Dinamika presents VTOL UAS prototype

28.12.2016
CSTS Dinamika has completed an R&D project for conceptual design of a new multipurpose vertical takeoff and landing (VTOL) unmanned aerial system (UAS).

A collaborative effort with industry partners, this project was realized in line with the best traditions of the Russian aviation engineering school. From the very beginning the project was characterized by meticulous R&D work at each stage of the conceptual design process. The project’s early stages involved study and consideration of similar systems and prototypes currently existing in the world, patent research and definition of the system’s operational concept. We analyzed key technologies for the project, defined conceptual design of the entire system and drone demonstrator models (aerodynamic configuration, power plant, payload, etc.) and developed guidelines for ground and flight testing. The project also involved research and experimental testing of various VTOL drone configurations (fixed-wing, rotary-wing and tiltrotor variants). We built a series of prototype VTOL drones based on various aerodynamic configurations to analyze their suitability for a range of civil and military tasks.

Our further efforts included analysis of strength characteristics for composite materials used in the drone prototypes. We built wind tunnel test models for the principal tiltrotor concept including an operative power plant model. Those underwent testing in TsAGI’s wind tunnels, which proved the selected tiltrotor configuration highly effective for this type of aerial vehicles due to the comprehensive approach employed in the development of the drone’s wing structure and general configuration. Our engineers designed and built test benches for the vehicle’s power plant, steering mechanisms and servo unit. Test benches were also used to determine airframe deformation, vibration and control characteristics for all the power plant operation modes.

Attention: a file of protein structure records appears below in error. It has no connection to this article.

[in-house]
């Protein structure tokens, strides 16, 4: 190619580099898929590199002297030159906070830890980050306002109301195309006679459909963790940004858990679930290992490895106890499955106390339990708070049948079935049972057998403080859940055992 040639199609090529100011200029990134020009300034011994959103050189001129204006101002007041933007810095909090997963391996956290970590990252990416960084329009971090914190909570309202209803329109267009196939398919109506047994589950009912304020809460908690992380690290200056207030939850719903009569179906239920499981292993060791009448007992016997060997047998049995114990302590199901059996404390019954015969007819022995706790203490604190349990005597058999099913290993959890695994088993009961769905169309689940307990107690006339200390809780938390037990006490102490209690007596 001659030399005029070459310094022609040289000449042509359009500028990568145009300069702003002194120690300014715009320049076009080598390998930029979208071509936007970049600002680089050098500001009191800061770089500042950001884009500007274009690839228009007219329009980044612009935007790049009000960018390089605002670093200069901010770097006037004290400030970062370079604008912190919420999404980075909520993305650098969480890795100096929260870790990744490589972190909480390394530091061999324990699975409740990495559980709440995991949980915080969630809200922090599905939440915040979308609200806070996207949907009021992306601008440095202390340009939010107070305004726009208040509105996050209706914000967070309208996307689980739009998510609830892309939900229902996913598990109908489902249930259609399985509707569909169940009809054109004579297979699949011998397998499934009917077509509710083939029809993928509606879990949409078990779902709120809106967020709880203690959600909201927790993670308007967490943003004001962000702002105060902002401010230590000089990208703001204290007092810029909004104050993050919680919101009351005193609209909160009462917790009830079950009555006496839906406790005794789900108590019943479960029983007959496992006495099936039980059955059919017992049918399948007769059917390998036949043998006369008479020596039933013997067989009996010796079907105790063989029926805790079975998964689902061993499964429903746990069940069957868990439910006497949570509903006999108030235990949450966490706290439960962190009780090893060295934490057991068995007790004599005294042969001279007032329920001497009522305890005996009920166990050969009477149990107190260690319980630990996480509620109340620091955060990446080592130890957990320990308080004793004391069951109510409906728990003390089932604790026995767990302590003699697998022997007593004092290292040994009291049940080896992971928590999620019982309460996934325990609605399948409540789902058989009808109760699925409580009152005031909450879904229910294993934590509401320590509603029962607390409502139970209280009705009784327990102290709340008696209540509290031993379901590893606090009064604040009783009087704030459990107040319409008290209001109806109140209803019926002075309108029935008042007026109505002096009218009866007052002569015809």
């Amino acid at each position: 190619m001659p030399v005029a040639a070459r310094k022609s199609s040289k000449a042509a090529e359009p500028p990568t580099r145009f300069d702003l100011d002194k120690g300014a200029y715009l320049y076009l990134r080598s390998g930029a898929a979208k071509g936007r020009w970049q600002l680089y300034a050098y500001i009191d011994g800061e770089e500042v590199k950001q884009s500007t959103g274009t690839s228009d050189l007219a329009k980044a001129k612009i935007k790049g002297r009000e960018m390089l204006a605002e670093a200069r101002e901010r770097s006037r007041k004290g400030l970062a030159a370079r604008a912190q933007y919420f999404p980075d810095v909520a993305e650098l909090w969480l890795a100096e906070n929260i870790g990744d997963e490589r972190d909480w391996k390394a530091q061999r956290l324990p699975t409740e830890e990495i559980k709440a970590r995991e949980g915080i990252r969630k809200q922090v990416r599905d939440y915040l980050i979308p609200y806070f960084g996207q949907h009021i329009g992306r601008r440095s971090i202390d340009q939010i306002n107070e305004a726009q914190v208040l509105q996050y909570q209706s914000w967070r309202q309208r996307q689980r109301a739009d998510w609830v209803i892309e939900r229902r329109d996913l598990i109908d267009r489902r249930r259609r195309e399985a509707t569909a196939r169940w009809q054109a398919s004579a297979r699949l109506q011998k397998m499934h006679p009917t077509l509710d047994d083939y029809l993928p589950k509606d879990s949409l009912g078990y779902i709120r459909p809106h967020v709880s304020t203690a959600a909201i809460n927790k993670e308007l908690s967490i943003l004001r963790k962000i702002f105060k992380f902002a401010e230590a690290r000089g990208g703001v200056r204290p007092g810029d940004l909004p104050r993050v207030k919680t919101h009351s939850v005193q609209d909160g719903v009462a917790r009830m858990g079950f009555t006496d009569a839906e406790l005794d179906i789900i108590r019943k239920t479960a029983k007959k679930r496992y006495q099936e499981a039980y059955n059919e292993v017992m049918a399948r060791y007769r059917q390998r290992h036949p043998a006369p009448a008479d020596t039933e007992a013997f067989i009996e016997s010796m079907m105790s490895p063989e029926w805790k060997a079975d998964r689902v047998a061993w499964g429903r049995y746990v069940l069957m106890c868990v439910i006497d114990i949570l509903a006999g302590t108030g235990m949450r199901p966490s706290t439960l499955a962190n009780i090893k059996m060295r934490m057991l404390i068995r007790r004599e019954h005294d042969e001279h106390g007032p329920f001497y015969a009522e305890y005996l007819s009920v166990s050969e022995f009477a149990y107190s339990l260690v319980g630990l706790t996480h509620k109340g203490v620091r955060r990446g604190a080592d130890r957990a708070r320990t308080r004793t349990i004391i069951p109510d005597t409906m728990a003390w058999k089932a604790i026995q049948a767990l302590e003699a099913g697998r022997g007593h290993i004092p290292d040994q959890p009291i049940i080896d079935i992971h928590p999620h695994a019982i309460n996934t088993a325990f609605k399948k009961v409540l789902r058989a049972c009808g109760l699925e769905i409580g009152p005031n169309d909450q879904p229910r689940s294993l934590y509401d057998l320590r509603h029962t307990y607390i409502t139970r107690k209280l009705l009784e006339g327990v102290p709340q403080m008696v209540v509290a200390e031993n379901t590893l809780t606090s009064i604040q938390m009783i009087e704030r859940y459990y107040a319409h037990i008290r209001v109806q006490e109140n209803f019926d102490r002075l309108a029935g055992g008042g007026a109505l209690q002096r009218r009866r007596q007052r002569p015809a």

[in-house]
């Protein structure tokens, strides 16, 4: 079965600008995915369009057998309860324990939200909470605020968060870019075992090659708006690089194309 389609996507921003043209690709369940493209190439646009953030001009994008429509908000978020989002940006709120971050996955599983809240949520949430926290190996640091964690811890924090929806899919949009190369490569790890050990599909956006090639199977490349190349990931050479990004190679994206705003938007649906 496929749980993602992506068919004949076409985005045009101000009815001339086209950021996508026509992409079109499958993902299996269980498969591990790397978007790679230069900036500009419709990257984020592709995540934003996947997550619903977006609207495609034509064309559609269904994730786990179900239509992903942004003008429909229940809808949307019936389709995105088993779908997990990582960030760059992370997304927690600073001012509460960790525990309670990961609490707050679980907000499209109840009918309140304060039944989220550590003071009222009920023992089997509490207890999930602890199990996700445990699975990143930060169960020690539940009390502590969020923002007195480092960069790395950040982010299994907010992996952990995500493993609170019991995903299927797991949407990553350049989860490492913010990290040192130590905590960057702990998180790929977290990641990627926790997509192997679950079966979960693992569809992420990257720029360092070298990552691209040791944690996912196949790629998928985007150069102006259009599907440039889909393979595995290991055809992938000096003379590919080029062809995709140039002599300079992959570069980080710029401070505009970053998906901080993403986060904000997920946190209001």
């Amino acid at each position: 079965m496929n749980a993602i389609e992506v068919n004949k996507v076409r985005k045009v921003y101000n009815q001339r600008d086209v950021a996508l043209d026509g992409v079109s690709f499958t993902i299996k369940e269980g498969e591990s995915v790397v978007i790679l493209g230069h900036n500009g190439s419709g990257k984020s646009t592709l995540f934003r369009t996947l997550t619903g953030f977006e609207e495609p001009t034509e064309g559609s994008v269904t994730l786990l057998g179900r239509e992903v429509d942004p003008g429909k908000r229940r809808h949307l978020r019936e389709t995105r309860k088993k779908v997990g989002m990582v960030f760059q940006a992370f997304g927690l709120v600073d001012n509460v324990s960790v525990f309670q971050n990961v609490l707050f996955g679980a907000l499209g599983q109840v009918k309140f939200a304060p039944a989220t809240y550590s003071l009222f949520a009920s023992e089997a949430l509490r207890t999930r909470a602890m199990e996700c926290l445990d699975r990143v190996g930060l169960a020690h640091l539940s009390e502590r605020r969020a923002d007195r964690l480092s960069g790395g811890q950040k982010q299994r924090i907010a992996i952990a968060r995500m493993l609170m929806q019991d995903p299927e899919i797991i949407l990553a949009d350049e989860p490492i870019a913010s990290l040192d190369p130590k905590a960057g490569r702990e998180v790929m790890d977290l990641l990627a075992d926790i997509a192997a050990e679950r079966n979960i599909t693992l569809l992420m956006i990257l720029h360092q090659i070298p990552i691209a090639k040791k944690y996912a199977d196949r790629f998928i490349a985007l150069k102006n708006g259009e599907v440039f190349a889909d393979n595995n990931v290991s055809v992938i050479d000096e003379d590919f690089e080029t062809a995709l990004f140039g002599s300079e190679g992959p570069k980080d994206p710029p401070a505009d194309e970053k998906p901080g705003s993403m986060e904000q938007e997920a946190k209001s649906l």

Next stage of the project featured development of a series of alternative VTOL drone prototypes based on various aerodynamic configurations, ground control station, radio control and data exchange interface, satellite navigation and landing system, payload mockup model and ground UAS operator station mockup. The alternative drone configurations were put to thorough bench, ground and flight testing in order to verify the vehicle’s conceptual design and system requirements. Finally, we successfully completed flight testing of all the UAS prototypes with each drone configuration developed in the course of the project.

As a result of this research and testing effort, we were able to finalize design, structure and components of the new VTOL UAS, evaluate its technical, engineering and technological feasibility and also come up with proposals for the implementation of alternative unmanned aerial systems based on different aerodynamic configurations and suitable for a variety of applications.

Ultimately, the project has yielded a considerable technology advance to the development of new VTOL unmanned aerial systems that can be used for a wide range of civil and military applications.

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